This appears to be a question of first impression in California, and our research has not disclosed any federal cases on point, although the federal statute contains a similar provision. However, the cases discussing this provision in other contexts shed light on its purpose. For example, in Woods v. Robb (5th Cir. 1948) 171 F.2d 539, the court discussed whether a party was privileged to refuse to admit or deny certain facts on the grounds that the answers might tend to incriminate him in any subsequent criminal prosecution. Other cases discussing this provision (all federal) have focused on whether the provisions can operate to protect an answering party against the institution of subsequent civil or criminal actions against him.
In 4A Moore's Federal Practice, chapter 36 at page 36-80, the author explains: “The purpose of the provision (the other action or proceeding limitation) is to encourage admissions.” Such a purpose would be served by prohibiting the use of the admission in any other independent action which might be brought against the admitting party. However, that purpose would not be furthered in the case before us by prohibiting the use of the admission in this cross-action. It is not reasonable to assume that the answering party anticipated such a restriction in this case; his admissions were served on all parties to the action, including cross-defendants, who had been parties to this action for four years.
Nor does fairness compel a different result. The admission related to the common issue of causation. Normally both actions would have been tried together. Appellant admitted that the product supplied by cross-defendant did not constitute a hazard to plaintiff. To hold that admission binding only in the principal action would result in the following anomaly: defendant, who admitted that cross-defendant was not liable, could then pursue and possibly recover from that cross-defendant on the basis of the very liability it had previously denied.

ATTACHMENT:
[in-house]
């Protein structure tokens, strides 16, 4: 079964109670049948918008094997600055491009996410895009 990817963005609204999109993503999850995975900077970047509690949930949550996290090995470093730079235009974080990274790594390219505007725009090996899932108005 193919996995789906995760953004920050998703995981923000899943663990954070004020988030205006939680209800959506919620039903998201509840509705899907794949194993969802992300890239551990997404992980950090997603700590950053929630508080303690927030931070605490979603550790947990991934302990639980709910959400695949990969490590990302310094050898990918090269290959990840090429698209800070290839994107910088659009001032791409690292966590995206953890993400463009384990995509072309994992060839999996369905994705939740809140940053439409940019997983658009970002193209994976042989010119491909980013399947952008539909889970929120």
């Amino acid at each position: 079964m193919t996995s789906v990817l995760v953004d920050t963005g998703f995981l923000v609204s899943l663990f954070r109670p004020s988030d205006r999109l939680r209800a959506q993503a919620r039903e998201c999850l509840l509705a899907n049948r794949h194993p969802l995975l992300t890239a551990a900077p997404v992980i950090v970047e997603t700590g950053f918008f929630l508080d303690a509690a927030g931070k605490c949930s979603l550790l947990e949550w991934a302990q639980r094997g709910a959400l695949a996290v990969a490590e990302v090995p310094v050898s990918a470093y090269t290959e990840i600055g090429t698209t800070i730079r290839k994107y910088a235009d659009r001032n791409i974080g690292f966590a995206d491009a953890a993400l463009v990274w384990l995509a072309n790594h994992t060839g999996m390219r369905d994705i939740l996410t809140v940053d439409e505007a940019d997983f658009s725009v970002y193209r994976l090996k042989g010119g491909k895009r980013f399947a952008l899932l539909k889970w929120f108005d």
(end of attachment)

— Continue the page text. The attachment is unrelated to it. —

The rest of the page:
We are convinced that the Legislature did not intend to produce such a result in enacting the limitation on use in other actions found in Code of Civil Procedure section 2033.
Here, the court ascertained that these admissions had been timely served on the respondent/cross-defendant, who joined in the motion in limine to preclude appellant from presenting any evidence that the joists or joist hangers were in any way defective or created a dangerous condition. Since this admission foreclosed the establishment of any negligence on the part of the respondent, the motion for nonsuit was properly granted. (Elder v. Pacific Tel. & Tel. Co. (1977) 66 Cal.App.3d 650, 136 Cal.Rptr. 203.)
The judgment is affirmed.
WOODS, Associate Justice.
FILES, P. J., and KINGSLEY, J., concur.